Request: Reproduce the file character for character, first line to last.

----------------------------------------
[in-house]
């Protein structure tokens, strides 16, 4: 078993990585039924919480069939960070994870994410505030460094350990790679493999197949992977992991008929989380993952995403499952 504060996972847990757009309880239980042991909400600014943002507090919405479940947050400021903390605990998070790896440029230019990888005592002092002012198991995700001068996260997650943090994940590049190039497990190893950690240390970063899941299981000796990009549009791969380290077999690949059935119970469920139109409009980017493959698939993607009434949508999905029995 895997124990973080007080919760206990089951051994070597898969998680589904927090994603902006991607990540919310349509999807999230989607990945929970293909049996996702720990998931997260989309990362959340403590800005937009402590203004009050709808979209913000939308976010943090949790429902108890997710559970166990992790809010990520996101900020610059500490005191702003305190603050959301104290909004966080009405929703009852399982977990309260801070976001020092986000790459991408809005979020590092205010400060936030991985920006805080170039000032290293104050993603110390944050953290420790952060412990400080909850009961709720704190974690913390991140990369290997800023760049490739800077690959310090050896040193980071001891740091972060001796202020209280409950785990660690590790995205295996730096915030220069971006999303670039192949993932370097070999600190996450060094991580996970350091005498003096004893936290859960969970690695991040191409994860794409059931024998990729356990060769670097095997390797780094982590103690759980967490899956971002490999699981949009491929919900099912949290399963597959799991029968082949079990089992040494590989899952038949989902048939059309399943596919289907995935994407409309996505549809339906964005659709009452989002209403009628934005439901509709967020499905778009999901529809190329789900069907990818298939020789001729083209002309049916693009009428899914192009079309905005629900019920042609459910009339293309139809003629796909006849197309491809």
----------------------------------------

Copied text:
[in-house]
């Protein structure tokens, strides 16, 4: 078993990585039924919480069939960070994870994410505030460094350990790679493999197949992977992991008929989380993952995403499952 504060996972847990757009309880239980042991909400600014943002507090919405479940947050400021903390605990998070790896440029230019990888005592002092002012198991995700001068996260997650943090994940590049190039497990190893950690240390970063899941299981000796990009549009791969380290077999690949059935119970469920139109409009980017493959698939993607009434949508999905029995 895997124990973080007080919760206990089951051994070597898969998680589904927090994603902006991607990540919310349509999807999230989607990945929970293909049996996702720990998931997260989309990362959340403590800005937009402590203004009050709808979209913000939308976010943090949790429902108890997710559970166990992790809010990520996101900020610059500490005191702003305190603050959301104290909004966080009405929703009852399982977990309260801070976001020092986000790459991408809005979020590092205010400060936030991985920006805080170039000032290293104050993603110390944050953290420790952060412990400080909850009961709720704190974690913390991140990369290997800023760049490739800077690959310090050896040193980071001891740091972060001796202020209280409950785990660690590790995205295996730096915030220069971006999303670039192949993932370097070999600190996450060094991580996970350091005498003096004893936290859960969970690695991040191409994860794409059931024998990729356990060769670097095997390797780094982590103690759980967490899956971002490999699981949009491929919900099912949290399963597959799991029968082949079990089992040494590989899952038949989902048939059309399943596919289907995935994407409309996505549809339906964005659709009452989002209403009628934005439901509709967020499905778009999901529809190329789900069907990818298939020789001729083209002309049916693009009428899914192009079309905005629900019920042609459910009339293309139809003629796909006849197309491809």